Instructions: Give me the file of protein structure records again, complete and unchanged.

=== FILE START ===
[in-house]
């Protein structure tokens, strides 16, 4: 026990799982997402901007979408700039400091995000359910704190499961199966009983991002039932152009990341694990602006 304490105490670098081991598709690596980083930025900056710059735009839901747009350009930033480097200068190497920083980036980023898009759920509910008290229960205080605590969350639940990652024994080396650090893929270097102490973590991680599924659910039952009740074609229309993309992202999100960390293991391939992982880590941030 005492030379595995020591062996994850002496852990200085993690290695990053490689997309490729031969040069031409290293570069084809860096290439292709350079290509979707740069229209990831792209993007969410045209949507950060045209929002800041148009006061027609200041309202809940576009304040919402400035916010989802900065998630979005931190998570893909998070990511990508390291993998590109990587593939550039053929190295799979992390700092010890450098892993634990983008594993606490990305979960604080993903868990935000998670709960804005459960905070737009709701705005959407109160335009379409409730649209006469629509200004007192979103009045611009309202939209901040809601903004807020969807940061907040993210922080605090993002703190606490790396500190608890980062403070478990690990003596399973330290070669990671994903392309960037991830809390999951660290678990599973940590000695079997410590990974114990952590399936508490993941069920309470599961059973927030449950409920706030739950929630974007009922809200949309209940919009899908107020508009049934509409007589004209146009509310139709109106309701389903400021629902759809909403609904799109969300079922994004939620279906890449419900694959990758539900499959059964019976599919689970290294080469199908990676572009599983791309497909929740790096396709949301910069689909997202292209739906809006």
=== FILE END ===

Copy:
[in-house]
């Protein structure tokens, strides 16, 4: 026990799982997402901007979408700039400091995000359910704190499961199966009983991002039932152009990341694990602006 304490105490670098081991598709690596980083930025900056710059735009839901747009350009930033480097200068190497920083980036980023898009759920509910008290229960205080605590969350639940990652024994080396650090893929270097102490973590991680599924659910039952009740074609229309993309992202999100960390293991391939992982880590941030 005492030379595995020591062996994850002496852990200085993690290695990053490689997309490729031969040069031409290293570069084809860096290439292709350079290509979707740069229209990831792209993007969410045209949507950060045209929002800041148009006061027609200041309202809940576009304040919402400035916010989802900065998630979005931190998570893909998070990511990508390291993998590109990587593939550039053929190295799979992390700092010890450098892993634990983008594993606490990305979960604080993903868990935000998670709960804005459960905070737009709701705005959407109160335009379409409730649209006469629509200004007192979103009045611009309202939209901040809601903004807020969807940061907040993210922080605090993002703190606490790396500190608890980062403070478990690990003596399973330290070669990671994903392309960037991830809390999951660290678990599973940590000695079997410590990974114990952590399936508490993941069920309470599961059973927030449950409920706030739950929630974007009922809200949309209940919009899908107020508009049934509409007589004209146009509310139709109106309701389903400021629902759809909403609904799109969300079922994004939620279906890449419900694959990758539900499959059964019976599919689970290294080469199908990676572009599983791309497909929740790096396709949301910069689909997202292209739906809006």